Many unusual plants found thriving in Ohio in 2002


COLUMBUS – A salt-loving seaside bulrush and a tiny, shade-seeking fern were among the 21 rare and unusual plants discovered in Ohio this year, according to the Ohio Department of Natural Resources.

The discoveries are attributed to Ohio’s growing legion of professional and amateur botanists who are on the lookout for endangered plants.

Undetected. Botanist Jim McCormac said these plants were out there, but for various reasons went undetected.

McCormac himself spotted two small colonies of Olney’s three-square bulrush in September at Cedar Point National Wildlife Refuge in Lucas County, Ohio.

Normally found only in salt water, the tall, reed-like plant is rare anywhere in the Great Lakes region.

This year marked its first recorded appearance in Ohio.

The bulrush stands about 3 feet high, with a pod of flowers and seeds perched atop a leafless stem.

Grape fern. Professor Warren Hauk and a group of students from Denison University struck botanical gold in the Hocking Hills region in May with the discovery of triangle grape fern growing in deep shade near Cantwell Cliffs.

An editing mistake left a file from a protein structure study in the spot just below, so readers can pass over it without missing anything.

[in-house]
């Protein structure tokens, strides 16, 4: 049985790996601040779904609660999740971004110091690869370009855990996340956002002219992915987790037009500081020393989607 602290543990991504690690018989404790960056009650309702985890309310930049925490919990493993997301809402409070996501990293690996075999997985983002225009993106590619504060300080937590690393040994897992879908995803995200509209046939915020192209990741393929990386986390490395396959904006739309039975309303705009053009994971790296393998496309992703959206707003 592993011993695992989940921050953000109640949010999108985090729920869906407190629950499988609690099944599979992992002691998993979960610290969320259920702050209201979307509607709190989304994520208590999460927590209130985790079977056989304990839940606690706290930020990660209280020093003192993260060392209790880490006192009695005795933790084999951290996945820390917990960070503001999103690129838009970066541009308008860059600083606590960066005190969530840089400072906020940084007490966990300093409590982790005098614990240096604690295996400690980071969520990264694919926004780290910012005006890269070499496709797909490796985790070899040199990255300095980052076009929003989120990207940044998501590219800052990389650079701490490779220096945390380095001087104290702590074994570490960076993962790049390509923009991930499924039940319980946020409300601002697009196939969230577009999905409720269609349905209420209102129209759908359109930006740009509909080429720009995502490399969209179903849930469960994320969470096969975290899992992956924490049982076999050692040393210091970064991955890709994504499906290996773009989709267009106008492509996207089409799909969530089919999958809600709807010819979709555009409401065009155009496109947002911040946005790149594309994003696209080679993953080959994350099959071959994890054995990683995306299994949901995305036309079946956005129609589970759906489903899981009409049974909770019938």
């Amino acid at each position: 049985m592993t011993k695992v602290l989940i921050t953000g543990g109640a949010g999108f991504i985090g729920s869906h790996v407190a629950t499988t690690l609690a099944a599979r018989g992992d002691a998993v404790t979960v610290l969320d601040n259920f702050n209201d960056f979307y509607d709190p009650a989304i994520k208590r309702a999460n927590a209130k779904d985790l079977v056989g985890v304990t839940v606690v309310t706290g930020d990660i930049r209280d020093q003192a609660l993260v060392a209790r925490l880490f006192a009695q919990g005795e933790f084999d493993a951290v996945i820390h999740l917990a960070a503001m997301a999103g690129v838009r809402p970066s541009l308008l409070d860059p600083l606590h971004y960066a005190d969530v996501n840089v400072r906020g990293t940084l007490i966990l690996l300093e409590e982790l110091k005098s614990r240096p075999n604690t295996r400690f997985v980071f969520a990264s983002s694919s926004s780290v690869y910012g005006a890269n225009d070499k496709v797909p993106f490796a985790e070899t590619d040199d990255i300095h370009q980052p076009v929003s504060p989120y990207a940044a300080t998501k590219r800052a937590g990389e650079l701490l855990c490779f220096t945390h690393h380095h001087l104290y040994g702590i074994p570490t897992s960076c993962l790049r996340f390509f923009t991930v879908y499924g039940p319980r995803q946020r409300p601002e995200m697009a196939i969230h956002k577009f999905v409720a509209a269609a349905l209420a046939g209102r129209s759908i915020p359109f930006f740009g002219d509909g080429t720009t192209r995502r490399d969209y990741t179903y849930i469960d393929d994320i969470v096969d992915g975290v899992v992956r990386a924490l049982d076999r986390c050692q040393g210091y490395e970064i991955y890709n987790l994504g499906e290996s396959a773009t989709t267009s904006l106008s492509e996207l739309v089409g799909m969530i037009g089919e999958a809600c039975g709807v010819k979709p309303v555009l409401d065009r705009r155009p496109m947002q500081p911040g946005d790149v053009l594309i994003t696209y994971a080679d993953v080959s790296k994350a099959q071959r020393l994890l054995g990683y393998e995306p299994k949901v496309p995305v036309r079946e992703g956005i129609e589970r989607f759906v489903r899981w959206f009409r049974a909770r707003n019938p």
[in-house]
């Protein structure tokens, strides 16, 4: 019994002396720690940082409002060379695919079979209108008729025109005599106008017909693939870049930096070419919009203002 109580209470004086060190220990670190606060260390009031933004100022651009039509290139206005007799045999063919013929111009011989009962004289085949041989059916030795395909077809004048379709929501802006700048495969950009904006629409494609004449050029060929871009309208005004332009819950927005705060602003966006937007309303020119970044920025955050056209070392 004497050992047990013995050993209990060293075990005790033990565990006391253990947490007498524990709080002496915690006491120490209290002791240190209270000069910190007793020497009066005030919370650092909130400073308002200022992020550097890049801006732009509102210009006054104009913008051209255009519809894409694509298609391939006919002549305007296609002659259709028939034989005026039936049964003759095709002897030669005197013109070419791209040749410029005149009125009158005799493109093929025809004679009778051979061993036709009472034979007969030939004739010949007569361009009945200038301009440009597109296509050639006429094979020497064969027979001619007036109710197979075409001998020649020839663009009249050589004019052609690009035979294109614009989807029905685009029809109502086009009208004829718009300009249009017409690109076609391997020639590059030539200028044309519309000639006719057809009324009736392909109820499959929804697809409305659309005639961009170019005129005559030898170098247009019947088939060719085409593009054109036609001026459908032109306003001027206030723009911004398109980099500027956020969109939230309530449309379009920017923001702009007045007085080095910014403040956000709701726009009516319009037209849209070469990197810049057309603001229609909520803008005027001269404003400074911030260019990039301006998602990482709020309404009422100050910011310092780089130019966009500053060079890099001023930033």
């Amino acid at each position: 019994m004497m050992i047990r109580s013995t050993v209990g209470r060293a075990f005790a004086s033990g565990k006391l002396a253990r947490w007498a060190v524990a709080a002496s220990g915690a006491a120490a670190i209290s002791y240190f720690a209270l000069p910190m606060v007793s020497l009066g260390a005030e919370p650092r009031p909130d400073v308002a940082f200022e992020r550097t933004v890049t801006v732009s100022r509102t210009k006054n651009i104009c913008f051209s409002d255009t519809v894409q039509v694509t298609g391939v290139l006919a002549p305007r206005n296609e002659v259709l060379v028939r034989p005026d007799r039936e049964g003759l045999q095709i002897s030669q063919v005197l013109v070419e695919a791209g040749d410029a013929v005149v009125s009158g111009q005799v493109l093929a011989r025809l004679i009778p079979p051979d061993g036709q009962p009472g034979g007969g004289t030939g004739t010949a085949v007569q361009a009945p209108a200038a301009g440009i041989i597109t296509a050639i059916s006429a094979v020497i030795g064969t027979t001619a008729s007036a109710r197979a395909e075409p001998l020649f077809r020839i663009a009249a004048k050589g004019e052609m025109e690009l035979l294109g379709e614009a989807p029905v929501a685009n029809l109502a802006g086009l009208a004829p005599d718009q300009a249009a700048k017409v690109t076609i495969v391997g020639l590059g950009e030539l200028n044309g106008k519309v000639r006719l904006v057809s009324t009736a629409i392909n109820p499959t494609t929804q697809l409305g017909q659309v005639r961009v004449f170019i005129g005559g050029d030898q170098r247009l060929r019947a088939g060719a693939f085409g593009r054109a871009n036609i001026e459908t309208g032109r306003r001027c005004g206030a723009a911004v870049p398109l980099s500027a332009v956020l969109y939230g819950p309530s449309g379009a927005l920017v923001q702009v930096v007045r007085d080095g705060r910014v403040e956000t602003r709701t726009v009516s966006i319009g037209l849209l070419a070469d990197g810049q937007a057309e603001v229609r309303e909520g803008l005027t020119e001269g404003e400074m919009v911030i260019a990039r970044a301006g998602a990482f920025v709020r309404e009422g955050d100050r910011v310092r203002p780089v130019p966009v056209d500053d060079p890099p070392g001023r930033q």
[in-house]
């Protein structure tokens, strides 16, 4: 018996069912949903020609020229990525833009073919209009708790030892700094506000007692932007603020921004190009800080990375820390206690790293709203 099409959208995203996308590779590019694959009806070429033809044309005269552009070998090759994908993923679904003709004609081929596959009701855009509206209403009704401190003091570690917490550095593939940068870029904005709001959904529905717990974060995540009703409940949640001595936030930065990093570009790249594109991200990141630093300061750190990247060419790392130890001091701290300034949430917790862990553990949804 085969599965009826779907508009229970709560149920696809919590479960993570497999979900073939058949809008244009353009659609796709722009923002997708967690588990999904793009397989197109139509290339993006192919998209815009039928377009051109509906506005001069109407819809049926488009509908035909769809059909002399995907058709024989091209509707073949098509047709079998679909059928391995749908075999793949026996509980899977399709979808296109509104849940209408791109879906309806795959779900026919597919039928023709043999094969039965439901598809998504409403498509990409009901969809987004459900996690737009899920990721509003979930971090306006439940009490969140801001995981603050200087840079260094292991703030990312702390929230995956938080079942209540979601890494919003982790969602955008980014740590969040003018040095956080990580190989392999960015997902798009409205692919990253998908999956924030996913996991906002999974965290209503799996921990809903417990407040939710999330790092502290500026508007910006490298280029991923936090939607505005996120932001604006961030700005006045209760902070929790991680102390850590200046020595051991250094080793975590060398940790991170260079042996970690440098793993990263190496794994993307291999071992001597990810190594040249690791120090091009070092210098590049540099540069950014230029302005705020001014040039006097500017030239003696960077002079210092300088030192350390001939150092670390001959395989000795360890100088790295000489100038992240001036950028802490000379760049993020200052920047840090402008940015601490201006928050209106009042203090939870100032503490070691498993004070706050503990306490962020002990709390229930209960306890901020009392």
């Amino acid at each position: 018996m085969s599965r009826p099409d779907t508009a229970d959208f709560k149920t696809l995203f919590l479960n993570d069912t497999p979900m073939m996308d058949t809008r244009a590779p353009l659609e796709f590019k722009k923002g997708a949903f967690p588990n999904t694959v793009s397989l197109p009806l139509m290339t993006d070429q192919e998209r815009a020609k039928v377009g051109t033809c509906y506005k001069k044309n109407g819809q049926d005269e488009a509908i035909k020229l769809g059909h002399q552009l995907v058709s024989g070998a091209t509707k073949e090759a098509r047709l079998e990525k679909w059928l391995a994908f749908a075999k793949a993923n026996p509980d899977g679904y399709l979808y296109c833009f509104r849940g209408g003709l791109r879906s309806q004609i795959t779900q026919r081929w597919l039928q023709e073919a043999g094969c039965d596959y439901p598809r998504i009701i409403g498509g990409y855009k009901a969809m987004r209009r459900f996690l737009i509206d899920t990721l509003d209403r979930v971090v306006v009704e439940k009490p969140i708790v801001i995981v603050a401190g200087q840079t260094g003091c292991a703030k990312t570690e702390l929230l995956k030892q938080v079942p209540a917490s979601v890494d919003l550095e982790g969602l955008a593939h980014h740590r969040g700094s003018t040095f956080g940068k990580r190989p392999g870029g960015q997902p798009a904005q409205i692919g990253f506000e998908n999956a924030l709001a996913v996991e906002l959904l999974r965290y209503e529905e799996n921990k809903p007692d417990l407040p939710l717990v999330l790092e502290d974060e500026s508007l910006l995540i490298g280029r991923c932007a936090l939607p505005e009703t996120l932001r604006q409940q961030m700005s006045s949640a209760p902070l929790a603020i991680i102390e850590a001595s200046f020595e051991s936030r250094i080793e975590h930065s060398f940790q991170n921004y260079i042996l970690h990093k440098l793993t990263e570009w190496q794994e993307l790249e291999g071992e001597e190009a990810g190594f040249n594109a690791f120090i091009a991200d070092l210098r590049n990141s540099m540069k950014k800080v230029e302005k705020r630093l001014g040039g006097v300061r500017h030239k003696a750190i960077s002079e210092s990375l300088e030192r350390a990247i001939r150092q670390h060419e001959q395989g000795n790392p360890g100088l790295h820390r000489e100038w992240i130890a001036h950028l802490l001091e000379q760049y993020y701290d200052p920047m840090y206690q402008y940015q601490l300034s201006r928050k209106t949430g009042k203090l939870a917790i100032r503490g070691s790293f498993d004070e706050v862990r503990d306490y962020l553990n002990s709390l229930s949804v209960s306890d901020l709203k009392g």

Seen only one other time in Ohio in recent decades, the spindly green fern grows just a few inches high and has only one tiny leaf.

The obscure little plant is easily overlooked and best spotted in spring and summer when it bears clusters of luminescent yellow spores that appear to glow in shaded areas.

Wal-Mart annuals. Two endangered wetland annuals were found flourishing on a 15-acre site near a new Wal-Mart store in Chillicothe, Ohio.

McCormac said that excavation for a retention pond at the construction site disturbed long-dormant seedbeds that sprang to life when exposed to sun and moisture.

Mark Dilley, environmental consultant, found more than 10,000 bur-head growing in the area.

The plant, which migrated north along Ohio’s major rivers, is known to grow in only two other places in the state.

Umbrella-sedge. Dilley also discovered endangered pale umbrella-sedge at the site. The plant was previously known at only three other locations. Now the local park district is taking steps to preserve the area with the help of Wal-Mart.

A population of one of Ohio’s rarest sedges – swaying bulrush – turned up at Singer Lake in Summit County, Ohio.

The tall, lanky water-lover was previously known to grow only at Mud Lake State Nature Preserve in Williams County, Ohio.

Among others. A stand of endangered Spanish oak trees was also found elsewhere in Scioto County, Ohio.

More than 30 mature trees, some up to 100 feet tall, were found growing in a small woodland. Generally found only in the South, Spanish oaks are at the extreme northern edge of their range in Ohio.


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